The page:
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The E-Sylum: Volume 12, Number 8, February 22, 2009, Article 26

EDITORIAL BACKLASH AGAINST THE U.S. CENT CONTINUES

Dick Johnson forwarded these thoughts on the new Lincoln cent designs. -Editor
With the introduction of the first of four Lincoln Cent reverses somewhat of a fiasco, the public is not impressed with our lowest denomination coin. This despite the U.S. Mint's attempt to resuscitate interest our favorite bronze coin.

It seems the weather prevented distribution of a quantity of the coins in Kentucky, the first state to be featured in the four-start reverses honoring Lincoln's state homesites. For the rest of the country, few banks have the Kentucky-reverse cents on hand. Reason: the pipeline is too full of cents. The Mint delivered the cents to the Federal Reserve but banks, apparently of all sizes, did not place orders for the new cents.

Is there a bank backlash from the overabundance of State quarter issues and Westward Journey nickel issues? With four more fresh coins -- cents this time -- was it more than what the banks wanted to handle?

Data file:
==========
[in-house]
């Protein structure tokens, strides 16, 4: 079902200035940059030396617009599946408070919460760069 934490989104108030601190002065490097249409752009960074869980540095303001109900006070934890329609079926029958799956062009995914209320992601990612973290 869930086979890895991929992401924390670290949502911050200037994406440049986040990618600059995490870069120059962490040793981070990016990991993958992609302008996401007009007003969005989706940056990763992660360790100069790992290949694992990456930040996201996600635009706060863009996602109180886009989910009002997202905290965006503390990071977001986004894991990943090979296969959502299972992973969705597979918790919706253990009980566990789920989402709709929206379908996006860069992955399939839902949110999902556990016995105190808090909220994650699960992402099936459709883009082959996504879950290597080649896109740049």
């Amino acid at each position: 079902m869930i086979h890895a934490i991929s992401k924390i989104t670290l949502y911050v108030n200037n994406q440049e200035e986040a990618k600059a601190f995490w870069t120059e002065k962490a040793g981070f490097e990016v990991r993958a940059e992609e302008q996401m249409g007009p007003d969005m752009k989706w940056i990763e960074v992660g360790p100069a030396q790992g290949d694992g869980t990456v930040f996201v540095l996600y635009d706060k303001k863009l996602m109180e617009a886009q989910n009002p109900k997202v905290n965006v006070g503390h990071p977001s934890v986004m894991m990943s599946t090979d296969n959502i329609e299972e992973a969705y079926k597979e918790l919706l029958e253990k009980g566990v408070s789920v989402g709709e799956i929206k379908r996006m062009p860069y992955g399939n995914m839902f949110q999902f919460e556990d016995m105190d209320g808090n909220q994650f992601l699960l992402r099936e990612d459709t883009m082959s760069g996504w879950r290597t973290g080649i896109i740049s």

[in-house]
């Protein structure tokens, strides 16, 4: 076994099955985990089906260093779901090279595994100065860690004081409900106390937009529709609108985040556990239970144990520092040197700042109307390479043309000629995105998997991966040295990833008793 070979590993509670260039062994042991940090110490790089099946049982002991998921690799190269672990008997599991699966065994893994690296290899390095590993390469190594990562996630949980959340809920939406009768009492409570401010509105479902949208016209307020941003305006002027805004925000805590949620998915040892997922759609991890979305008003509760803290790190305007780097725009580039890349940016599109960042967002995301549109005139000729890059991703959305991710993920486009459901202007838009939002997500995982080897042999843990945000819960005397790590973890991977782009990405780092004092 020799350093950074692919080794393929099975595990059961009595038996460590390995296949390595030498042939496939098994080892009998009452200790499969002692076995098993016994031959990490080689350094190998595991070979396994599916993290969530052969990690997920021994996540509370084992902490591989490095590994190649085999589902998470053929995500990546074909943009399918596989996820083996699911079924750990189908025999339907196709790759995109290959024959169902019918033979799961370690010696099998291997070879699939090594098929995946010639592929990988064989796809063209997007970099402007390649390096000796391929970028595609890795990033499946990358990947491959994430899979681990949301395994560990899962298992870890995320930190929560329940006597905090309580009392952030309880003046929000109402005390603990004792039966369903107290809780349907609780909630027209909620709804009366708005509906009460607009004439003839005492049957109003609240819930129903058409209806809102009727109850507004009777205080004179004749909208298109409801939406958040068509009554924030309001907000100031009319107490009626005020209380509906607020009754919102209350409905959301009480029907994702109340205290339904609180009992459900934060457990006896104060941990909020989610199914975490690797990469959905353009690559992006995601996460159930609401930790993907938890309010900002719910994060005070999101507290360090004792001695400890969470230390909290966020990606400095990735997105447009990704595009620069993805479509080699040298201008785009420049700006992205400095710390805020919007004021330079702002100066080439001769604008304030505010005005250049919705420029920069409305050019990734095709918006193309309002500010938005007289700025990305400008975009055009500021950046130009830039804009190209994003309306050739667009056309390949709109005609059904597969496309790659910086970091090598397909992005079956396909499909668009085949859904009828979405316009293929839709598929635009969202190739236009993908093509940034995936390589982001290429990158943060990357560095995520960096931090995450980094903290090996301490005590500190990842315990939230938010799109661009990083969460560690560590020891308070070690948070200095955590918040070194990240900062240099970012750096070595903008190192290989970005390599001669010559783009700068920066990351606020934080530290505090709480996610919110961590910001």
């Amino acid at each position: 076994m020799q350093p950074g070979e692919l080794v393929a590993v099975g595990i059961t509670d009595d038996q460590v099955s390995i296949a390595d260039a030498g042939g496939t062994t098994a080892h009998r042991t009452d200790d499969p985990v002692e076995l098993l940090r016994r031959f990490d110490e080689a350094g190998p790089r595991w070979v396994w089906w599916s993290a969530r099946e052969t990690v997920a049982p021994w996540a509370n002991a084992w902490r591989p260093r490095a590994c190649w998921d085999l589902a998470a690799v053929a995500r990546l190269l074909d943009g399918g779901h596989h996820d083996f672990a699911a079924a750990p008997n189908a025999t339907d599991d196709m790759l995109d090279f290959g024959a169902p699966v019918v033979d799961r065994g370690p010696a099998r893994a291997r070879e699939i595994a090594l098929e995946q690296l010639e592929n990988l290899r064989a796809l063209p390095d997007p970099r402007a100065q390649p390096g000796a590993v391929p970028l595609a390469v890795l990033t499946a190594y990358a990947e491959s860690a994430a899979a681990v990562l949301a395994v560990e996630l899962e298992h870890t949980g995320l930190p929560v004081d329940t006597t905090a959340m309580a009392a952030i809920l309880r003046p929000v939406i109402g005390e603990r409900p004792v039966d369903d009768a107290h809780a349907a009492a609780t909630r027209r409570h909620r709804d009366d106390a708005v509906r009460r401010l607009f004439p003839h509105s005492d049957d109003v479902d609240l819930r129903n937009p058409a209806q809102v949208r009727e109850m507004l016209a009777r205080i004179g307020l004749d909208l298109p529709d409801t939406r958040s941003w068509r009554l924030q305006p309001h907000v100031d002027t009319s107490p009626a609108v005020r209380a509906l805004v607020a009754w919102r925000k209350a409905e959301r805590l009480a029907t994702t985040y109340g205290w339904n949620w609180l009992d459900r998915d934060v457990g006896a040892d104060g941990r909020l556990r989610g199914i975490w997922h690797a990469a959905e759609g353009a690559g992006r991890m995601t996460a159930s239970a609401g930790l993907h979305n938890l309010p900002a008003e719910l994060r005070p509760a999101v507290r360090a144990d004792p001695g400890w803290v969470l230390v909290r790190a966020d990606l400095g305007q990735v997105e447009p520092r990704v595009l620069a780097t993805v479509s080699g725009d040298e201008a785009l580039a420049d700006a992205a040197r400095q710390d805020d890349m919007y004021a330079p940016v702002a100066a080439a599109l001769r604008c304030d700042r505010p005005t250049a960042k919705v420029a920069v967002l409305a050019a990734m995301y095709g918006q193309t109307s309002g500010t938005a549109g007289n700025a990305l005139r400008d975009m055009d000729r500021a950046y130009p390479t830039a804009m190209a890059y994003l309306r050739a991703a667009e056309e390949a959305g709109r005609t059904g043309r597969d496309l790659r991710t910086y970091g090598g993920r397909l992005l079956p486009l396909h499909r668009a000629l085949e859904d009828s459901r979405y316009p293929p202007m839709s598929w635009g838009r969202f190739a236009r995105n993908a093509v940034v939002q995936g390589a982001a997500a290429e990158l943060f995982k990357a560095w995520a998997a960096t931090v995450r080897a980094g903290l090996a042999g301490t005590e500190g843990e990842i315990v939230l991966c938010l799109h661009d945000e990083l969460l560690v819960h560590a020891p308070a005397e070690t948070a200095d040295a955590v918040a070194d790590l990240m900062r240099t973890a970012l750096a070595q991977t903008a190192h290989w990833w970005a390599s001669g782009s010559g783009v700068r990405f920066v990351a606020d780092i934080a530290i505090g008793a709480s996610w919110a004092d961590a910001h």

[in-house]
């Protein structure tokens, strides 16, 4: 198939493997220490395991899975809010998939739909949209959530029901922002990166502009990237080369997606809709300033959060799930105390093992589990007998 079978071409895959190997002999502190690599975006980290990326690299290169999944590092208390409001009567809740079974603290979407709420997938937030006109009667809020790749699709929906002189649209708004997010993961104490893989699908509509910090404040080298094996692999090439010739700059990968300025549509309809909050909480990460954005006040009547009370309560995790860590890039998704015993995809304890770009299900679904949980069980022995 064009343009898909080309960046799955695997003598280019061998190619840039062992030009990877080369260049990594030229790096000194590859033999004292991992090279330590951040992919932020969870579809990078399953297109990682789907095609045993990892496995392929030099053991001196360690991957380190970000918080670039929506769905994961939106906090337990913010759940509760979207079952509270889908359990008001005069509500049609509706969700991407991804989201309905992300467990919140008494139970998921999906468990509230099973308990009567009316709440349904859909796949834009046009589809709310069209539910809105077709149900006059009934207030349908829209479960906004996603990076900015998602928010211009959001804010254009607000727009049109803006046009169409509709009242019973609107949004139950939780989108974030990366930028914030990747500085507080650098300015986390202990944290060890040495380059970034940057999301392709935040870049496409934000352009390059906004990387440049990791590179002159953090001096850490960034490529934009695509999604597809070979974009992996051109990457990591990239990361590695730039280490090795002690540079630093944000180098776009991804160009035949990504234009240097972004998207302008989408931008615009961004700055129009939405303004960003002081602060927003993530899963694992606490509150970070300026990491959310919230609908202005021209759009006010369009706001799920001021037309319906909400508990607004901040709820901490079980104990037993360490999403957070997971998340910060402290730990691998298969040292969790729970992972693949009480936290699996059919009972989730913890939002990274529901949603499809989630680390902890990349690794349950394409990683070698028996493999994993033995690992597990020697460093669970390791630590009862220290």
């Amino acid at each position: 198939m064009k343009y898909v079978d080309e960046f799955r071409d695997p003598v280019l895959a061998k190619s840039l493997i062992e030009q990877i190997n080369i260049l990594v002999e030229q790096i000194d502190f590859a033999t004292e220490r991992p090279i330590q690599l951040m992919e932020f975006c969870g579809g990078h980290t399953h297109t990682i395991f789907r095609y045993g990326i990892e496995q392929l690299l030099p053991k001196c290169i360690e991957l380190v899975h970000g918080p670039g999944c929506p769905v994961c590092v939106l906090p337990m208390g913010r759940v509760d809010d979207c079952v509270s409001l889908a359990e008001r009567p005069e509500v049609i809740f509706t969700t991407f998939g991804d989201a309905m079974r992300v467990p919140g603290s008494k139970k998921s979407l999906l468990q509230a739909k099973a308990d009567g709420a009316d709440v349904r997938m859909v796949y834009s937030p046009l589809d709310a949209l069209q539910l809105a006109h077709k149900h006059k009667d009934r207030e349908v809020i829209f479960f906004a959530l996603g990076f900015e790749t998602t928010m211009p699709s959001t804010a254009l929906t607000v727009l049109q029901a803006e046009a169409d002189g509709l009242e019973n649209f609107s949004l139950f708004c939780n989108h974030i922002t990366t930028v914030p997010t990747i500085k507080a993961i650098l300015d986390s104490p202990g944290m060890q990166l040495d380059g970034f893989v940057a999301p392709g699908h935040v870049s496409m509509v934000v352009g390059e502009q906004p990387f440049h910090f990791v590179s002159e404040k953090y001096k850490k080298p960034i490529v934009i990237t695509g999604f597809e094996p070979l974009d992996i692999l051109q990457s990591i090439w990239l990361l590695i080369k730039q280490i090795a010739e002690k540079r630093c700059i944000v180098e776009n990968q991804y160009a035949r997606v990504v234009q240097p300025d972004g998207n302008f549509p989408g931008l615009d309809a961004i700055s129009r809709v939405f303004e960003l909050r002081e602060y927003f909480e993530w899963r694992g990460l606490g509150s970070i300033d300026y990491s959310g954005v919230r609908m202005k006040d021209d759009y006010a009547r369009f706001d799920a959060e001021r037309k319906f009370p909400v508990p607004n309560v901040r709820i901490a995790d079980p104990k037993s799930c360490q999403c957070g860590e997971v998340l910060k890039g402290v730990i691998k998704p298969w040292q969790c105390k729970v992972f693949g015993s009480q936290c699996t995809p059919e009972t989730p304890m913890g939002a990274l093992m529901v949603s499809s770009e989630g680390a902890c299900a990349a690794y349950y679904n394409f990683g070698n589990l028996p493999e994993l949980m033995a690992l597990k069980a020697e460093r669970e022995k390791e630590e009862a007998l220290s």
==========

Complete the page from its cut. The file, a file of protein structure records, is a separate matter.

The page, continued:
What did surface was a lot of editorial ink requesting the retirement of the cent. Consensus of editorial writers during the week of the first new Lincoln Cent reverse introduced on Lincoln's birthday seemed to be: "That's nice, now get rid of the cents!"

An Orlando Florida Sentinel editorial said it best:
First things first: We have nothing against Abe Lincoln. Not a thing. But the coin bearing his likeness ought to go.

The government and U.S. Mint no doubt found the idea irresistible to issue four new versions of the penny this year to commemorate the 200th anniversary of the 16th president's birth, and the 100 years since Lincoln's image first graced the 1-cent piece in 1909. But the government next should look to retire it, and the sooner the better.


To read the complete article, see: We think: With apologies to Lincoln, it's time to retire the penny (www.orlandosentinel.com/news/opinion/orl-ed20209feb20,0,2111959.story)



Wayne Homren, Editor

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